Instead, much to my wonderment, he has often found a way to rescue himself from his own gift-giving predicaments. Read on; he’ll explain.
Colin's story: The looks on my loved ones’ faces announced that I had failed. The previous night, Christmas Eve 2010, I had scoured an outdoor market in Central Park for gifts, finally purchasing three hooded robes: red for my brother, gray for his son, and blue for my son. The robes were enormous; the three men were not.
“The robes are warm!” I protested. “And comfortable!”
My son, brother, and nephew looked at them quietly.
“Dad,” my son said, “they look like costumes from The Hobbit.”
He wasn’t wrong. I came across my son’s robe recently; unworn since the minute it had been unveiled, the big hooded thing had mysteriously migrated into our bedroom. I thought about wearing it—but didn’t.
My Christmas-shopping habits are atrocious: haphazard, panicked, and last-minute. Knowing that Kathryn is methodical and thorough and has finished her gift buying long before I begin makes me even more jittery. She really thinks about what to get people. She never strikes the wrong note. I, on the other hand, sometimes do—and I don’t know why.
Is it because I secretly resent my wife’s orderly assemblage of gifts? Maybe, although I also appreciate her matchless organizational skills. Is it because I am exhausted by the commercial spasm of Christmas? The crowds and the advertising and the millionth-time holiday tunes? Is it because I am locked in a passive-aggressive struggle with the entire fiscal and emotional exercise? Yes, oh yes—all those reasons. Then again, is it because some small part of me believes that my approach to gift purchasing adds extra excitement to Christmas morning? For example: Hey, what crazy thing did Dad/my husband get for me this year? Perhaps. In any case, my wife and I both know I’m not going to change, as advisable as that might be.
So my Christmas daredevilry has never ceased, even after events that suggest it should. For example: Christmas Eve 2004. That evening I wandered along a major street in Brooklyn’s Park Slope neighborhood and found myself in a furniture store gazing at a large vase constructed of rectangles of camel bone (or so I was told). The vase had a kind of shimmery, mother-of-pearl luminescence. It looked nothing like anything Kathryn and I had ever owned.
“Your wife, she will love it,” the proprietor reassured me.
The vase was expensive. But did I mention that it was the day before Christmas? I bought the vase. I carefully carried it home, excited.
When she unwrapped the camel-bone vase the next morning, my wife made a surprised gasp. The gift was a complete bomb. And she couldn’t help laughing good-naturedly at both of us—at me because of my ineptitude, and at herself for her inability to keep a poker face. I laughed a bit, too, but was keenly disappointed. My wife never put a flower in the vase, and to this day it sits banished to a high shelf, forgotten.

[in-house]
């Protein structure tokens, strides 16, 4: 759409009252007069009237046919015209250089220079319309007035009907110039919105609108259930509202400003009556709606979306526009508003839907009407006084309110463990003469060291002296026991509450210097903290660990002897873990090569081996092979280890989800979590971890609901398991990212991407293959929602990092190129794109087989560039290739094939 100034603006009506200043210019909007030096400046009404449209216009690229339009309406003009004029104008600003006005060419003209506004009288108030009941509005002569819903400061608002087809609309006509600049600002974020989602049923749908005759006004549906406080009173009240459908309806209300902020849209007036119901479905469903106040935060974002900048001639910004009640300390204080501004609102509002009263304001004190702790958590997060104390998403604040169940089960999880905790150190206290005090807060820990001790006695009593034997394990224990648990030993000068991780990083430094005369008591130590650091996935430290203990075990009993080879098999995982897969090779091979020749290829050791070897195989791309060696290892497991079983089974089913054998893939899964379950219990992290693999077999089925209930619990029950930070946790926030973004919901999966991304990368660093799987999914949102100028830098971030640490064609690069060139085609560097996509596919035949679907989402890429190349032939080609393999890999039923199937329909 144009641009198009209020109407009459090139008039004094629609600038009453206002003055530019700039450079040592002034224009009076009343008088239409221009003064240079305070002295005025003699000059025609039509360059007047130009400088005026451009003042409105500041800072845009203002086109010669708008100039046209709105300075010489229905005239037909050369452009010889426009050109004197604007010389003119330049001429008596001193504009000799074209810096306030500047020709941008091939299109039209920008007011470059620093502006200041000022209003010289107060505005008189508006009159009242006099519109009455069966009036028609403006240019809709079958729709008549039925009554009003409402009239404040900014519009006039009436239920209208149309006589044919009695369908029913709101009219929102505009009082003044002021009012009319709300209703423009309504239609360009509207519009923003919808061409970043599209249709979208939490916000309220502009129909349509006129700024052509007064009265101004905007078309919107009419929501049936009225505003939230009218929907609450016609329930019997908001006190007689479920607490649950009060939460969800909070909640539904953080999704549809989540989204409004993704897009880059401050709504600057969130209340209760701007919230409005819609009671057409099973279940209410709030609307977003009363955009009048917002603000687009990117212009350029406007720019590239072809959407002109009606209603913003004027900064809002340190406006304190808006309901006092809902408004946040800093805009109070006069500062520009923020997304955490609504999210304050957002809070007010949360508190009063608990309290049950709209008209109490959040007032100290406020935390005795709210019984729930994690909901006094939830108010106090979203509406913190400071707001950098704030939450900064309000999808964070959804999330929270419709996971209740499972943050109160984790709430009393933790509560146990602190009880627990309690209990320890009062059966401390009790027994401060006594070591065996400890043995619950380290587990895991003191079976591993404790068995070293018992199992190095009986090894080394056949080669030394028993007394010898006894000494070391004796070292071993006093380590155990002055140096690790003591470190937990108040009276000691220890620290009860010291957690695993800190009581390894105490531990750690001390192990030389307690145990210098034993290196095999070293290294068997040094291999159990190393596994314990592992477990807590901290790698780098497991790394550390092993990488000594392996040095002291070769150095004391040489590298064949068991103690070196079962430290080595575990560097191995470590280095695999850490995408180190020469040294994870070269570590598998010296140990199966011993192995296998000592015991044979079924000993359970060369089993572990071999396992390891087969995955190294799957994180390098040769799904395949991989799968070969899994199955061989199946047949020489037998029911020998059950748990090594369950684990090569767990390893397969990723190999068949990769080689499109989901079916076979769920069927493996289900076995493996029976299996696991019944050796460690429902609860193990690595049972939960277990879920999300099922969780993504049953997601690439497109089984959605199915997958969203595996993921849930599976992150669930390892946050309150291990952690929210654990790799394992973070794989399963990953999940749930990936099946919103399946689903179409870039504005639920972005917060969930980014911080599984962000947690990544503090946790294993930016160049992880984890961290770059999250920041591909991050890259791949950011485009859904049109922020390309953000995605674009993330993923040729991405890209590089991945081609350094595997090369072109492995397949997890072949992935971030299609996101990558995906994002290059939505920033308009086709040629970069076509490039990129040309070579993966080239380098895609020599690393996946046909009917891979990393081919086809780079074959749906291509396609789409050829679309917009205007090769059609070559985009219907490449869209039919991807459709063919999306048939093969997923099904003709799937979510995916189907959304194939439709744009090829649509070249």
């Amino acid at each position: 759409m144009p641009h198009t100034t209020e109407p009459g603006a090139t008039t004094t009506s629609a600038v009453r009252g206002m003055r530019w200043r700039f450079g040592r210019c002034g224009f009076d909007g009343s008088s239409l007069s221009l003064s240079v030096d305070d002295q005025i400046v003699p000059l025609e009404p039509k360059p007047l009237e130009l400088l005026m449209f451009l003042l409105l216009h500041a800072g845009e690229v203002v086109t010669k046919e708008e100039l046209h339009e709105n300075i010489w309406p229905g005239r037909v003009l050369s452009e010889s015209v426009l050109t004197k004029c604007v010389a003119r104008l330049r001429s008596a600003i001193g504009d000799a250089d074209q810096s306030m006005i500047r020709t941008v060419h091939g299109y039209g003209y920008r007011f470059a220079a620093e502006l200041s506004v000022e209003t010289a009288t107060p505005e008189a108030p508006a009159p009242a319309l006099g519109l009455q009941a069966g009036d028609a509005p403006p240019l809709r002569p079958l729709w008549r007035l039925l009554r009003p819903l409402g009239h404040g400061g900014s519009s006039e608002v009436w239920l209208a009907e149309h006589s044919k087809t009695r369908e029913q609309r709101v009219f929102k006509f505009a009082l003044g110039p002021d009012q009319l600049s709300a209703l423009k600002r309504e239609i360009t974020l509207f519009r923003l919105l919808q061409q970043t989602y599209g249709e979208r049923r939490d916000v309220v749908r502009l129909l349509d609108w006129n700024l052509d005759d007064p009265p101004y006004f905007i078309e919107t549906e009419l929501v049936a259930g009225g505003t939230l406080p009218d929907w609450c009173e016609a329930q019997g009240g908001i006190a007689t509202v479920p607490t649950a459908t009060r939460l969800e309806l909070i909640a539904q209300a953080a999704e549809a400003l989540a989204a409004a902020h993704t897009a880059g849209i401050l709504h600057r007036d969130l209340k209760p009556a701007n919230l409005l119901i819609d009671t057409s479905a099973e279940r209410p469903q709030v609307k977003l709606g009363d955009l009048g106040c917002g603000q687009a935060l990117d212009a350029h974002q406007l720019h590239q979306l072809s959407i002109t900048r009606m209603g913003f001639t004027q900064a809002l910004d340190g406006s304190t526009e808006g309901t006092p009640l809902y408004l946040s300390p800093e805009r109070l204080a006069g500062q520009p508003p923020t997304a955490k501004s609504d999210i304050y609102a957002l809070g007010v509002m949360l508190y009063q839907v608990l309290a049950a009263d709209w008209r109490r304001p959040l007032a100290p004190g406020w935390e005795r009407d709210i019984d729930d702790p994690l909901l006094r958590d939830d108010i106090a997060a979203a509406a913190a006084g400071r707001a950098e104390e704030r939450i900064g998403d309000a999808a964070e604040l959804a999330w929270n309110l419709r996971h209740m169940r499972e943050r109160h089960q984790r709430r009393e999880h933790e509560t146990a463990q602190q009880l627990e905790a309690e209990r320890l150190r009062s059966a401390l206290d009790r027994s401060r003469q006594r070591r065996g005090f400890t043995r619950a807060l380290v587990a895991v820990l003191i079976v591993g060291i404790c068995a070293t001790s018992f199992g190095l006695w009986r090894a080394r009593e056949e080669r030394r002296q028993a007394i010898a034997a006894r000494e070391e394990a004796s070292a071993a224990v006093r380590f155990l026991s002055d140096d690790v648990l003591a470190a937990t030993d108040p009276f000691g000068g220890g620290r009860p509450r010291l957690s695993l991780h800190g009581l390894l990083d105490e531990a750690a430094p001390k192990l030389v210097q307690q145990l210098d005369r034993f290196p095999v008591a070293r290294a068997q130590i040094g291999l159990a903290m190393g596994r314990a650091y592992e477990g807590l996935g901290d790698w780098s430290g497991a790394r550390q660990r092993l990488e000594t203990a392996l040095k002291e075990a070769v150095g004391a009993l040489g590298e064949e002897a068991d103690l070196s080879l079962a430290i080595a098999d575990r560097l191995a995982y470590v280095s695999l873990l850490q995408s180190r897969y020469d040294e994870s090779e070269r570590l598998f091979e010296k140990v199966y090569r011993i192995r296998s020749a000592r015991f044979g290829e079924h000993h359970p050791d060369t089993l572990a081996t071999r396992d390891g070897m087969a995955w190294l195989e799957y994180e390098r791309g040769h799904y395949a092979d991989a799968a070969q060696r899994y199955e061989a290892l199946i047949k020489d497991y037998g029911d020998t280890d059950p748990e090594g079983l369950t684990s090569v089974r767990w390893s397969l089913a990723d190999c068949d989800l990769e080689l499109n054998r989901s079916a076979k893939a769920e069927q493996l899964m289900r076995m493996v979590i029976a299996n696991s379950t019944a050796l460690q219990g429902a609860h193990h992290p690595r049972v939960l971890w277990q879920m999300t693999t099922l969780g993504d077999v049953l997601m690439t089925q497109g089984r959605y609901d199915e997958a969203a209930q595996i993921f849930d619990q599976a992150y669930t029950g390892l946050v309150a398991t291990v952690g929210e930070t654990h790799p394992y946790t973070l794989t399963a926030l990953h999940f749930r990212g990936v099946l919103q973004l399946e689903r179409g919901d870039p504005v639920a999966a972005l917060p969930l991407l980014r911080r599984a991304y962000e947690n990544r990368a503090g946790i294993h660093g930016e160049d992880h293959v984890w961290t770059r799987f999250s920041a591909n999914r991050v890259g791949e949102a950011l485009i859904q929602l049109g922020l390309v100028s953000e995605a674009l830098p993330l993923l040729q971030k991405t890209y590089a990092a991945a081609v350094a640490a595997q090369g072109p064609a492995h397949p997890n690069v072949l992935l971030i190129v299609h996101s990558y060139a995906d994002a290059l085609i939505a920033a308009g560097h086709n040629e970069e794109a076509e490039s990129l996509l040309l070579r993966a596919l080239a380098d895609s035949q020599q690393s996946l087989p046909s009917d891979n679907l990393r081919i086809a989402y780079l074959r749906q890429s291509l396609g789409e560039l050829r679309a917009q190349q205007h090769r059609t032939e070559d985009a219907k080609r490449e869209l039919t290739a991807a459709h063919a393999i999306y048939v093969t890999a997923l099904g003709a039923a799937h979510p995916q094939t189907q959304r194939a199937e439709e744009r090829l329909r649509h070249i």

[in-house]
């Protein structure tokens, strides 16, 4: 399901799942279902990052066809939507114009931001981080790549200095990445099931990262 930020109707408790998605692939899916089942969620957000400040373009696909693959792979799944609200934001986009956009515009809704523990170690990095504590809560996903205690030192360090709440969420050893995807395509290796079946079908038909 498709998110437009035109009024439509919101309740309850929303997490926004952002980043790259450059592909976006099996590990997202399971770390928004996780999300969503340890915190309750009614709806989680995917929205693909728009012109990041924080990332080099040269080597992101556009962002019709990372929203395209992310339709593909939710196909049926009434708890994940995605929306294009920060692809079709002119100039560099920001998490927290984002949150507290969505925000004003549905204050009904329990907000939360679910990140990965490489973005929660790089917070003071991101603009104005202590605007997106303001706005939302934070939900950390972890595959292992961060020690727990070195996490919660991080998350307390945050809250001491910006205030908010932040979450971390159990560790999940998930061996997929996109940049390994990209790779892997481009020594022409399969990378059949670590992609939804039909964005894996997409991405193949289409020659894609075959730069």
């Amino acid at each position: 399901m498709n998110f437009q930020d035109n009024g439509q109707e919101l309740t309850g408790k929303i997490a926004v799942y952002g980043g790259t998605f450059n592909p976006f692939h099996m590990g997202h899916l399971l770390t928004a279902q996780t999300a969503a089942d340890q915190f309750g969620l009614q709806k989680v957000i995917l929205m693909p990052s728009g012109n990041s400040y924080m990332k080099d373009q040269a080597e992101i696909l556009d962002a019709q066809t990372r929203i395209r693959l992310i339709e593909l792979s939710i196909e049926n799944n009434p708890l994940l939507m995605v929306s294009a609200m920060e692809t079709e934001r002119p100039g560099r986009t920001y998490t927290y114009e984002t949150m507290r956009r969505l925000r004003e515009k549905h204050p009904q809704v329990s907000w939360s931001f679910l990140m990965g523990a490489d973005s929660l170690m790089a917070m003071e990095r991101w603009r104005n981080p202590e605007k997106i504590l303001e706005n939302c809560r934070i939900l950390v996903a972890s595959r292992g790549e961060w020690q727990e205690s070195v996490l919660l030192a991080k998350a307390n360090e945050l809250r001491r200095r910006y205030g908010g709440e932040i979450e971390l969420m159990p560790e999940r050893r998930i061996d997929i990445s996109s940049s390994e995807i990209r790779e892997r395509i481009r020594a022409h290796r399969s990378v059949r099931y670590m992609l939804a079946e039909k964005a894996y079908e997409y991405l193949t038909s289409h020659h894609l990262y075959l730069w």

I am not always that unlucky. Take Christmas Eve 2006: It was late in the day. I was due home in Brooklyn so that we could all jump in the minivan and drive five hours south on I-95 to Washington, D.C., for Christmas breakfast the next morning. I did not have a gift for my wife.
When will I learn not to do this? I wondered. Why does she always forgive me? What little marital game are we playing here? Panicked and yet feeling oddly passive, I drifted through a wonderful Manhattan store filled with carpets, beds, chairs, tables, chandeliers, pillows, and irresistible knickknacks. I browsed, liking many things but not crazy about any particular one. I kept checking the time. My wife had expected me home an hour ago. We had to get on the road.
I took the elevator to a top floor, where there was a spot in the back piled with furniture. Curious, I poked around. Then I spotted it: a park bench.
Yes, a Parisian park bench, with green wooden slats and curled black iron armrests. Sit on this bench and you would be on the Champs-Élysées. Or in the Tuileries Garden, right by the Louvre. You were there.
“We haven’t had a chance to put this out yet,” a saleslady informed me.
“It’s heavy,” I replied. “You deliver things like this?” Yes, of course. I asked her the price and gulped a bit when I heard it.
“Last-minute present?” the saleslady asked.
“How’d you guess?” She just smiled. But not as much as my wife did when she saw her Parisian park bench.
“I love it,” Kathryn said. “I mean, I love it.”
“A last-minute find,” I confessed. “Pure luck.”
She patted my hand and grinned. “You wouldn’t have it any other way.”